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I don’t want Winners.

The season started with a gust of icy wind as players pulled pinnies over the top of sweatshirts, and pulled on two pairs of socks. A few flakes of snow started sticking to the rubber pellets on the turf. January was barely over and we were getting started on a long journey to May.

I looked at the group of anxious, chatty athletes, some stretching their quads, some passing the ball in small groups, some sending off last minute texts to moms who were wishing them luck.

I wanted them to be Winners.

Tryouts lasted a week. They ran, they fell down, they dropped the ball, they ripped holes in the net, they learned new moves, they iced shins and rubbed sore muscles, and then they sat by the phone waiting for the roster.

I wanted to choose Winners.

The chosen team started practice. They prepared for the first games. They wore their uniforms, they marched down to the fields in two lines, they did their pregame cheer, they sized up the competition, they took their place on the field. The whistle blew and the ball was up in the air.

I wanted them to be Winners.

They experienced victories, over and over, they found the net more than their opponents.  They felt joy, they felt pressure, they felt frustration, they felt my frustration, they felt my joy. They dug deep, they looked left and they looked right for their teammates, they picked each other up, they watched the scoreboard. They counted points. They counted stats.

They wanted to be Winners.

The parents on the sideline cheered, they nervously watched the ends of practices, they filled water jugs, brought snacks, filled ice bags, shared hugs, and dried tears. They clenched their fists, they felt frustration, they felt pride.

They wanted their daughters to be Winners.

We reached the final four. We stood in the pouring rain, the dark as night clouds, the leaves blowing into our faces. We ran for shelter as the lightening horn blew. We huddled in the cold, wet shed waiting to get our chance.

We wanted to be Winners.

They took the field, I held my clipboard, I held my breath. We slipped, we dropped the ball, we gave up goals. We gave up more goals. We retreated to the shed at half time, we looked at each other, we were down 3 to 7. We had been winners all season long, how could we lose if we had built winners? The stands had grown quiet on our side as parents watched the winners who weren’t winning. Hope was slipping away. Time was running out.

I still wanted them be Winners.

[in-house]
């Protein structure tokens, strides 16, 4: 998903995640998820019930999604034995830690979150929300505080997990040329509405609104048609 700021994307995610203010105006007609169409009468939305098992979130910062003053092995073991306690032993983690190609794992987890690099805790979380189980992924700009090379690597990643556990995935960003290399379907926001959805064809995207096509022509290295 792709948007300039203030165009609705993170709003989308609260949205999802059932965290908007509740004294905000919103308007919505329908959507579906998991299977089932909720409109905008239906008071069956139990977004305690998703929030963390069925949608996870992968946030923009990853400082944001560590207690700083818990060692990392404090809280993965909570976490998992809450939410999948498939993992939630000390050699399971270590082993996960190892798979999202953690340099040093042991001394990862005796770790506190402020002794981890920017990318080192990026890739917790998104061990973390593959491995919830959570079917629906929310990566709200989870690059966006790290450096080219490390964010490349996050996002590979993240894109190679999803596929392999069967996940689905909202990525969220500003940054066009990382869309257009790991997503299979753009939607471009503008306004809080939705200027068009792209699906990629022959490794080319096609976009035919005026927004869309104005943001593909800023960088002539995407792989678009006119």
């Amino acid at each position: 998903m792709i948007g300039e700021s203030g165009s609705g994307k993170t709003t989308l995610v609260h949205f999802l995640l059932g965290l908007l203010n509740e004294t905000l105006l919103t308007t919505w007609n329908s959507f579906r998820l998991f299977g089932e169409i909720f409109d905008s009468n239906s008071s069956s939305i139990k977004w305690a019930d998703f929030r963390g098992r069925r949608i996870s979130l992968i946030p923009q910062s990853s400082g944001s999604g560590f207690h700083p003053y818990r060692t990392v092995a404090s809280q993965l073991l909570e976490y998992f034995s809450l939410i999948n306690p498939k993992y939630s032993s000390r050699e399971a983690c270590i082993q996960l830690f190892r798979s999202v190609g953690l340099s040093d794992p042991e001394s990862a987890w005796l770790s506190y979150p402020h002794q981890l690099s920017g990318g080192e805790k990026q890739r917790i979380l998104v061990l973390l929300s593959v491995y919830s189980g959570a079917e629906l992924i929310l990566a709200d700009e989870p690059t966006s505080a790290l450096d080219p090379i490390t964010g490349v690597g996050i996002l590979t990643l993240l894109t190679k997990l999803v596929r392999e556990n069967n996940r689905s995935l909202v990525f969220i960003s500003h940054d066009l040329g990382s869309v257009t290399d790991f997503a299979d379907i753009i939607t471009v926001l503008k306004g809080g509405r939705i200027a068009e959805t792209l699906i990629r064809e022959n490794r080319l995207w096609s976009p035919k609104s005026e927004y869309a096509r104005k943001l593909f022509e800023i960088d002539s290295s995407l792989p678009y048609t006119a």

But in that half time huddle we decided to stop being winners.

We wanted a new goal, because the scoreboard said we weren’t winning and we couldn’t control it no matter what we tried. We decided instead, to focus on playing for each other and not for an outcome. We decided to make each goal we scored a cry for another day of that season, another game, just one more chance to be what would never be again.

I couldn’t focus anymore on an outcome that I couldn’t control. I couldn’t build Winners because winning is a byproduct, not an action, not a thing, ot a person. It can’t be built. It can’t be bought. It can’t be trained. It happens by itself when something bigger is built, trained, earned.

They took the field. They stood in the pouring rain, their faces locked in determination. They glanced at each other and gave nods, this was about something new, their mindsets were changed.

They wanted to be bigger than Winners. They wanted to be Teammates.

The whistle blew and goal after goal slammed into the net. We were tied within minutes.  The goalie became a wall, the defense became an impenetrable force, the midfielders intercepted everything within reach. As the clock counted down the stands were filled with cries of excitement. 13-10.  The horn sounded and the team stormed the field, they had won. We had made a comeback that no one believed was possible.

They had done it, they were Winners.

But in that powerful, stirring, moving moment of winning, we all knew the truth.

We knew what we should have known from the beginning.

We weren’t building or becoming winners. It was never about the score, or the title, or the awards. Winning is fleeting, shallow, empty. It’s exciting and exhilarating but it fades with the sunset.  I don’t want winners. I want so much more.

The journey wasn’t about us, or wins. It was about building something intangible and bigger than ourselves. It was about a connection, a devotion, love, commitment, sacrifice, support, unity, growth, confidence, risk, fears, failure, and strength.

In that game they taught me a lesson I’d never forget. From the very first day, they weren’t becoming winners at all.

They were becoming champions.

 

 

Dedicated to the team that taught me what it means to be a coach, and what we are really building on that field together. I never tried to build winners again.

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